3. 3. Australian Private Equity & Venture Capital Journal AUGUST 2014 · Year 22 No 244 | 3 AUSTRALIAN PRIVATE EQUITY & VENTURE CAPITAL JOURNAL Owned and Published by PRIVATE EQUITY MEDIA PO BOX 510, Five Dock, NSW 2040 P: 02 9712 1350 MANAGING EDITOR Adrian Herbert P: 02 9712 1350 M: 0407 226 142 E: adrian.herbert@ NATIONAL ADVERTISING MANAGER Philip Thomson P: 02 9489 0033 M: 0419 757 211 E: pthomson@ DESIGNER Odette Boulton Australian Private Equity & Venture Capital Journal is an Independent publication. The Journal welcomes editorial contributions. All opinions are those of the authors. All material copyright Australian Private Equity & Venture Capital Journal and individual authors. ISSN number: 1038–4324 Editor’s Letter T here are essentially two ways in which government can promote business development, through funding or removing legal and legislative roadblocks. Eleven months after its election, the Coalition government has provided neither form of assistance to venture capital. The government’s first budget took the knife to industry assistance packages including ending the Innovation Investment Fund (IIF) program and abolishing Commercialisation Australia. The abolition of the IIF came as no great surprise but what was surprising was that no replacement policy was put forward to stimulate the venture sector. This is a sector that the UK government, for example, identified as a key to recovery soon after the global financial crisis (GFC) and funded. Australia weathered the GFC much better than the UK because of the minerals boom but with that boom now over we need to develop replacement industries. Surely the venture sector has a key role to play in this? The Abbott government did announce in the budget a $1 billion Medical Research Future Fund, with strings attached. That, however, only cast doubt on government planning. Australia has a strong track record in research and particularly in medical research. What we don’t have is a similar record in commercialising that research. This has been pointed out by a number of government reports. AVCAL is calling for the government to establish a self-sustaining (as the IIF largely was) innovation system including a $500 million translational innovation fund which could be used to attract matching private sector funding (yes, again like the IIF). AVCAL is also arguing that 10 per cent of the Medical Research Future Fund should be allocated specifically to establish a translational medical innovation fund. But if we accept treasurer Joe Hockey’s contention that any government funding of commercial enterprise is inappropriate, surely the pro-free enterprise Liberal Party, should be working on removing legal and legislative roadblocks? But not much seems to be happening there. Consider the seemingly simple matter of reversing the Labor Party’s changes to rules governing the taxation of employee share options (ESOPs). The changes were made to prevent ESOPs being used by large companies to avoid tax in remunerating key employees. But this made it impractical for cash constrained early stage companies to use ESOPs to help attract experienced staff. Prior to the election the Liberal Party promised action. The issue is, however, apparently still being reviewed by the offices of the prime minister and of industry minister Ian Macfarlane. And what of other notable road blocks; the tax treatment of collective investment vehicles, for example? This issue was not resolved by the former government and, apparently, remains to be addressed by the Coalition. But it is not all bad news from Canberra. Despite Commercialisation Australia being abolished, the organisation’s case managers remain in the employ of the Department of Industry and are continuing to work with their early stage business clients. Meanwhile key staff are now focusing on building up an international business matchmaking service to find partnership and investment support for such businesses. Apparently we can expect an announcement in November. Let’s hope it will be one of many. ADRIAN HERBERT Managing Editor, Australian Private Equity & Venture Capital Journal CANBERRA FAILS TO UTILISE VENTURE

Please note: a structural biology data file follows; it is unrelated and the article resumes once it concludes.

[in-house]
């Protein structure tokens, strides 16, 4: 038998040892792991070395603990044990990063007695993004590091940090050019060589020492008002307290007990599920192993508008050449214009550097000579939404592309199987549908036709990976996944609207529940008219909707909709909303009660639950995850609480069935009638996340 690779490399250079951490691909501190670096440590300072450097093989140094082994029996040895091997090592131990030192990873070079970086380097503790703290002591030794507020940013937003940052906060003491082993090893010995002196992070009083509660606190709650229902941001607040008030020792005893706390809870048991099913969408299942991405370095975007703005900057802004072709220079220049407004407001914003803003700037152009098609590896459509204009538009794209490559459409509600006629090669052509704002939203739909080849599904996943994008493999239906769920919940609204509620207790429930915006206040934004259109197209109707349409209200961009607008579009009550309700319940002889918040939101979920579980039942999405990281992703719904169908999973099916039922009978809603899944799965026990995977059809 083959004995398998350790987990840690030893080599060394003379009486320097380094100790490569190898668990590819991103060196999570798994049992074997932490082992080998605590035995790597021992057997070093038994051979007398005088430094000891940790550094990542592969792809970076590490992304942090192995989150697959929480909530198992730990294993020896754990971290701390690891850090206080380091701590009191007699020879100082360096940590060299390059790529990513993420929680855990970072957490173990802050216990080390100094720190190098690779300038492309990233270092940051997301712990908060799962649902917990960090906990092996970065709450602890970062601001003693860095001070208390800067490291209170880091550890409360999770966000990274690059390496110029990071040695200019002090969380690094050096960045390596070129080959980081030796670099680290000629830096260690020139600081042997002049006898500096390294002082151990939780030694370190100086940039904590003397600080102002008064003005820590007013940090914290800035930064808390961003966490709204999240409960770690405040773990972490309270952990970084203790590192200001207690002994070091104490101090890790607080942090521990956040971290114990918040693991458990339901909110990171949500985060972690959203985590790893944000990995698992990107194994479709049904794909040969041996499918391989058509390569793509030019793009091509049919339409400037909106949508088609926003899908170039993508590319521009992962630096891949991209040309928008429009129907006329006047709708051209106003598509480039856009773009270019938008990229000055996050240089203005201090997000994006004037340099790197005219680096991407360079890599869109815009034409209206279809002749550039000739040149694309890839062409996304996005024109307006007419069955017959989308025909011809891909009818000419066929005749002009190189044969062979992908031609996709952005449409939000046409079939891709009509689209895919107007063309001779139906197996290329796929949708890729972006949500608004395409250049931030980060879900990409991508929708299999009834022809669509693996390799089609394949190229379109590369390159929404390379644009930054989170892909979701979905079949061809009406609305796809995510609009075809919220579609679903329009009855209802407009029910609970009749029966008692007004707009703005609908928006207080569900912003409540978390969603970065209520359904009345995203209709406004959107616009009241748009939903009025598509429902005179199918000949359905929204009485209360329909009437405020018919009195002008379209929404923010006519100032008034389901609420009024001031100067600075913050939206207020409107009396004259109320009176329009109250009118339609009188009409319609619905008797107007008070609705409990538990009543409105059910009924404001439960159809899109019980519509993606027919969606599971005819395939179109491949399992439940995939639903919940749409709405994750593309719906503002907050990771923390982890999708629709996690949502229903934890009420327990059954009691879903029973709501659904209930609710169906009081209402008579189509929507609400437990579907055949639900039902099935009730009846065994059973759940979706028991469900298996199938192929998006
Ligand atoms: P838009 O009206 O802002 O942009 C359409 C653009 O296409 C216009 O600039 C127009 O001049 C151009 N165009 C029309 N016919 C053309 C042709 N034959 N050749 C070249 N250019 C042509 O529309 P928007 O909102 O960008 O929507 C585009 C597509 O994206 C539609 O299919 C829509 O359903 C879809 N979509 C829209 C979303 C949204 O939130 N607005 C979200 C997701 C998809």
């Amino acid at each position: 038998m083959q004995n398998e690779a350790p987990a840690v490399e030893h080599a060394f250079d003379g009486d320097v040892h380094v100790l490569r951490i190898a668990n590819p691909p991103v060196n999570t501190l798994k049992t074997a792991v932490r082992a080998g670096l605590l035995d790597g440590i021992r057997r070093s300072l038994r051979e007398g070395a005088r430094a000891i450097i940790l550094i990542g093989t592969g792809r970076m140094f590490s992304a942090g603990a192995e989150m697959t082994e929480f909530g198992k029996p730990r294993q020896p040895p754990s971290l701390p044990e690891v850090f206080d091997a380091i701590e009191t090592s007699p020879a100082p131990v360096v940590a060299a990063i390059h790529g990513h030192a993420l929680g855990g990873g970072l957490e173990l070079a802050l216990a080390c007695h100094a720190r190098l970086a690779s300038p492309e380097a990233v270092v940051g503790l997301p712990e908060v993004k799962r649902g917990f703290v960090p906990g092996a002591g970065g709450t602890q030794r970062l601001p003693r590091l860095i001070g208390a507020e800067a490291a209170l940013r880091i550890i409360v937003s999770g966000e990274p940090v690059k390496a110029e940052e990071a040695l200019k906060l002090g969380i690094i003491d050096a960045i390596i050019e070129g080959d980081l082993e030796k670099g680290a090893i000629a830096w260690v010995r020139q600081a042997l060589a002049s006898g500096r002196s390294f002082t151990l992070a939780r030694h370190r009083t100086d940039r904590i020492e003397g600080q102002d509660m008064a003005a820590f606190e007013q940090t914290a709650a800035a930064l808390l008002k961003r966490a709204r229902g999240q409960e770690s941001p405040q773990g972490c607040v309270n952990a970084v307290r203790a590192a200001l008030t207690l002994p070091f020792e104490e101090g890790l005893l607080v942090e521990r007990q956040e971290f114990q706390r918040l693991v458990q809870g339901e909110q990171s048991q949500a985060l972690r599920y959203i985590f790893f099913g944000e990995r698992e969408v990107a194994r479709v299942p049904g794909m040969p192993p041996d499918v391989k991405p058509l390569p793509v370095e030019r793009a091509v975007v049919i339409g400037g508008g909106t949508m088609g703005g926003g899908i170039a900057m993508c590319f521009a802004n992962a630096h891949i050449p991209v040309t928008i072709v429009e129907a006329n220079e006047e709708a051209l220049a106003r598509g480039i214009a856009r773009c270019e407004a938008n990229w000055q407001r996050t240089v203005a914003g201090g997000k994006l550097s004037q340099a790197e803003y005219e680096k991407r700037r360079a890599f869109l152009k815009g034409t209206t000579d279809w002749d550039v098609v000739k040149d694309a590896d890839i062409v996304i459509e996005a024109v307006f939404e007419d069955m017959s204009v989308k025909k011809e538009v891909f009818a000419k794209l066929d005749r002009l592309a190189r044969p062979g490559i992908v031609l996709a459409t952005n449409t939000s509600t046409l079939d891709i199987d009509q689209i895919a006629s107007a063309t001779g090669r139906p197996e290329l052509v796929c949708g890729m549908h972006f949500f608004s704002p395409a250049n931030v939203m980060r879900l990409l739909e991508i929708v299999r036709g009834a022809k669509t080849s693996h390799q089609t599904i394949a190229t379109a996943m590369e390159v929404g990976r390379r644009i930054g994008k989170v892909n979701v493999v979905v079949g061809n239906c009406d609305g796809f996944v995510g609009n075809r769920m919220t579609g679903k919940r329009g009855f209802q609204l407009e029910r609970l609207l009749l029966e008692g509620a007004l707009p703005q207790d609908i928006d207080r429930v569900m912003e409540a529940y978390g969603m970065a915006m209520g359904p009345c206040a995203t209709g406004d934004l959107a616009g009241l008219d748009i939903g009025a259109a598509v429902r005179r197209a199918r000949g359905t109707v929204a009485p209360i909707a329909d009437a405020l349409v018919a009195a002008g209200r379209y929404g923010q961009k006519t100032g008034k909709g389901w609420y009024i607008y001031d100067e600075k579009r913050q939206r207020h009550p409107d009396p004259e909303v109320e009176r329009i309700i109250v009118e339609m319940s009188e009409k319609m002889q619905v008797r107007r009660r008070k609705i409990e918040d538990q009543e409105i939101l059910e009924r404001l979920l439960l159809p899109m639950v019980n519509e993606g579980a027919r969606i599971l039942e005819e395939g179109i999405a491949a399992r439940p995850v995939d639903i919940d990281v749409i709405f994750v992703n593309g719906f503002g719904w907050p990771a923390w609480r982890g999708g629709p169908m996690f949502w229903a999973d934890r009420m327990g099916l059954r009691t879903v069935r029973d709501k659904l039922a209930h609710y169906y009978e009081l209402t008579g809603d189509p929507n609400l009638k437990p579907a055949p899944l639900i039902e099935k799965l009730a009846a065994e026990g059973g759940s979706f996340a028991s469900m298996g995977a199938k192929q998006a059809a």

4. 4. Australian Private Equity & Venture Capital Journal AUGUST 2014 · Year 22 No 244 | 4 INVESTMENT ACTIVITY Bid for wine company raised to $3.4bn Kohlberg Kravis Roberts (KKR) has made a revised offer of $3.4 billion for Treasury Wine Estates (ASX: TWE), now in partnership with Rhône Capital. Treasury, which rejected an earlier bid (APE&VCJ, Jun 14), has agreed that “it is in the interests of its shareholders” to engage further but has said it plans to grant only non-exclusive due diligence. This will give any other interested parties opportunity to submit bids. In its 4 August ASX announcement, Treasury said the new offer of $5.20 cash per share was an increase of 50 cents a share or 10.6 per cent over KKR’s $4.70 cash per share offer of 16 April. The offer also represents a premium of 40.9 per cent over the $3.69 closing price of Treasury shares on 15 April. Treasury noted that the proposal to acquire all of its shares by way of a scheme of arrangement remained indicative, non- binding and conditional and granting of non-exclusive due diligence would depend on the negotiation of an appropriate confidentiality agreement. If an offer results, Treasury’s board would assess whether it delivered a value proposition superior to managements renewed strategic plans to: • Increase and accelerate consumer marketing investment in the company’s brands; • Continue to drive efficiencies and improve the company’s cost base; and • Address structural opportunities in the company by focusing on commercial brands separately from the luxury and “masstige” (downward extension of prestige) portfolio in Australia (including initiatives to unlock further supply chain cost savings); as well as inorganic opportunities to build on management’s existing growth platforms for Treasury’s luxury and “masstige” brands. Treasury has performed poorly since it was spun off from former parent Fosters Group in 2011 but it includes high value brands such as Rosemount and Penfolds, maker of Australia’s most famous wine, Grange. The turnaround strategy announced with the rejection of KKR’s initial bid, appears to have had some success. The company ran a special deal in July offering a $650 wine fridge for $200 to buyers who bought six or more bottles of high-end Penfolds wines through a retail outlet. It has been reported that up to 12,000 customers took up the offer. Rhône Capital is a New York-based private equity firm which tends to focus on European and trans-Atlantic investments. The firm was founded in 1995 by billionaire financiers Robert Agostinelli and Steven Langman who remain managing partners. PERFORMANCE $2.6bn private equity float sets new high Carlyle Group and TPG Capital investee Healthscope made a successful return to the ASX on July 28 after raising $2.6 billion, a new high for an Australian private equity float. The most recent private equity float of similar scale was TPG and Blum Capital’s $2.3 billion float of department store chain Myer (ASX: MYR) in 2009. The float of Melbourne-based Healthscope was also the largest on the ASX since Queensland rail business QR National – now Aurizon (ASX: AZJ) – raised $4.6 billion in 2010. Carlyle and TPG have retained 38 per cent of Healthscope which operates private hospitals, medical centres and pathology laboratories throughout Australia. The business has also begun expansion of its pathology business into Asia. The two international private equity firms are to hold their joint stake in voluntary escrow until the company announces results for the 2015 financial year. Healthscope chief executive Robert Cooke acquired more than 1.47 million shares in the offer. Healthscope (ASX: HSO) opened at its issue price of $2.10 and immediately dropped 1 cent to $2.09. The stock ended the day – after almost 91 million shares had been traded – 5.2 per cent higher than the listing price at $2.21 on a day in which the SP/ASX 200 Index fell 0.1 per cent. Institutional shareholders took up 58 per cent of Healthscope’s shares in the IPO and retail investors 34 per cent through a broker firm offer as there was no public offer. Holders of ASX-listed debt securities Healthscope Notes took up 7 per cent, or $164 million worth of stock, at a discounted $2.0475 a share offer. Healthscope forecast in its prospectus that it would increase revenue growth in the 2015 financial year by 5.8 per cent to $2.448 million from $2.314 million in 2014. It said the increase would be driven by increasing earnings across its Australian hospitals and Australian and international pathology divisions. Carlyle and TPG took Healthscope private in mid-2010 (APEVCJ, Jul 10) for $2.7 billion representing $6.26 per share. Since listing, Healthscope shares peaked at $2.27 and closed on 4 August at $2.23. PERFORMANCE Overseas trade sale provides $NZ700m exit Pacific Equity Partners (PEP) is to exit New Zealand snack food company Griffin’s Foods Limited through a $NZ700 million sale to Philippines-based Universal Robina Corporation (URC). The sale is subject to approval by the New Zealand government’s Overseas Investment Office. Griffin’s is New Zealand’s leading biscuit and snack food company and manufactures products such as Gingernuts, Cookie Bear, MallowPuffs, Eta Salty Snacks and Nice Natural snack bars. The company exports to about 20 countries including Australia. URC is one of the largest food and beverage branded products manufacturers in the Philippines and has a market capitalisation in excess of $US7.6 billion. The company also has growing export markets particularly in the ASEAN region. PEP bought Griffin’s from Danone Asia Pte Ltd in 2006 for an enterprise value of $NZ385 million. At the time, the business had annual net sales revenue of $NZ176 million and led the New Zealand biscuit market while it held second place in the savoury snacks market. Under the ownership of PEP and management, more than $NZ180 million was invested in developing two new manufacturing centres in Auckland and